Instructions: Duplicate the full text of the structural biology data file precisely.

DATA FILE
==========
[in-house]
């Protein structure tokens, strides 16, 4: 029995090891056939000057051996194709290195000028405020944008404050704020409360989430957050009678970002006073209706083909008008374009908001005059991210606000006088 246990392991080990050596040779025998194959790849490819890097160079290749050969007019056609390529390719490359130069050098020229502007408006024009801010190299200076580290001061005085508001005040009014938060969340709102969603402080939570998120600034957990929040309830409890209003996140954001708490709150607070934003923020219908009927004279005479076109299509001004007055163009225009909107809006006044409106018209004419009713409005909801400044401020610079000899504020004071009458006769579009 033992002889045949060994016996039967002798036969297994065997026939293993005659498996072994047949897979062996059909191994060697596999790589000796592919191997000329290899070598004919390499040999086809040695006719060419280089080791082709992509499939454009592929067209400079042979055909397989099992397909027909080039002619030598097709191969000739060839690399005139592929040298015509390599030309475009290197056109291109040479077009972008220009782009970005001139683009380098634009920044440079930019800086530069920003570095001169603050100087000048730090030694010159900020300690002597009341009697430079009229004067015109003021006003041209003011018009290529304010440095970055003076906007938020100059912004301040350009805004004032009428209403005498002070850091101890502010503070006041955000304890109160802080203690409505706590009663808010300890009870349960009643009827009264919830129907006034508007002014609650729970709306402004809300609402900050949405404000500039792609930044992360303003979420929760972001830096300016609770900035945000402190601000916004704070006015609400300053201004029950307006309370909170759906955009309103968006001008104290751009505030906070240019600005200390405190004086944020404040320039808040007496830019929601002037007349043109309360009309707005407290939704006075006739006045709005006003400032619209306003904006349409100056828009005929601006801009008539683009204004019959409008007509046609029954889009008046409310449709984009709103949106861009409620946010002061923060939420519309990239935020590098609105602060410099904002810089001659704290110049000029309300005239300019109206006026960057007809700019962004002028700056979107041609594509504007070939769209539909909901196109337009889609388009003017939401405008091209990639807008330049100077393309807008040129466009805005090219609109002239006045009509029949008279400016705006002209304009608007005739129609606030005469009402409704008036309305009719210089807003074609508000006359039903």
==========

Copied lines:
[in-house]
């Protein structure tokens, strides 16, 4: 029995090891056939000057051996194709290195000028405020944008404050704020409360989430957050009678970002006073209706083909008008374009908001005059991210606000006088 246990392991080990050596040779025998194959790849490819890097160079290749050969007019056609390529390719490359130069050098020229502007408006024009801010190299200076580290001061005085508001005040009014938060969340709102969603402080939570998120600034957990929040309830409890209003996140954001708490709150607070934003923020219908009927004279005479076109299509001004007055163009225009909107809006006044409106018209004419009713409005909801400044401020610079000899504020004071009458006769579009 033992002889045949060994016996039967002798036969297994065997026939293993005659498996072994047949897979062996059909191994060697596999790589000796592919191997000329290899070598004919390499040999086809040695006719060419280089080791082709992509499939454009592929067209400079042979055909397989099992397909027909080039002619030598097709191969000739060839690399005139592929040298015509390599030309475009290197056109291109040479077009972008220009782009970005001139683009380098634009920044440079930019800086530069920003570095001169603050100087000048730090030694010159900020300690002597009341009697430079009229004067015109003021006003041209003011018009290529304010440095970055003076906007938020100059912004301040350009805004004032009428209403005498002070850091101890502010503070006041955000304890109160802080203690409505706590009663808010300890009870349960009643009827009264919830129907006034508007002014609650729970709306402004809300609402900050949405404000500039792609930044992360303003979420929760972001830096300016609770900035945000402190601000916004704070006015609400300053201004029950307006309370909170759906955009309103968006001008104290751009505030906070240019600005200390405190004086944020404040320039808040007496830019929601002037007349043109309360009309707005407290939704006075006739006045709005006003400032619209306003904006349409100056828009005929601006801009008539683009204004019959409008007509046609029954889009008046409310449709984009709103949106861009409620946010002061923060939420519309990239935020590098609105602060410099904002810089001659704290110049000029309300005239300019109206006026960057007809700019962004002028700056979107041609594509504007070939769209539909909901196109337009889609388009003017939401405008091209990639807008330049100077393309807008040129466009805005090219609109002239006045009509029949008279400016705006002209304009608007005739129609606030005469009402409704008036309305009719210089807003074609508000006359039903």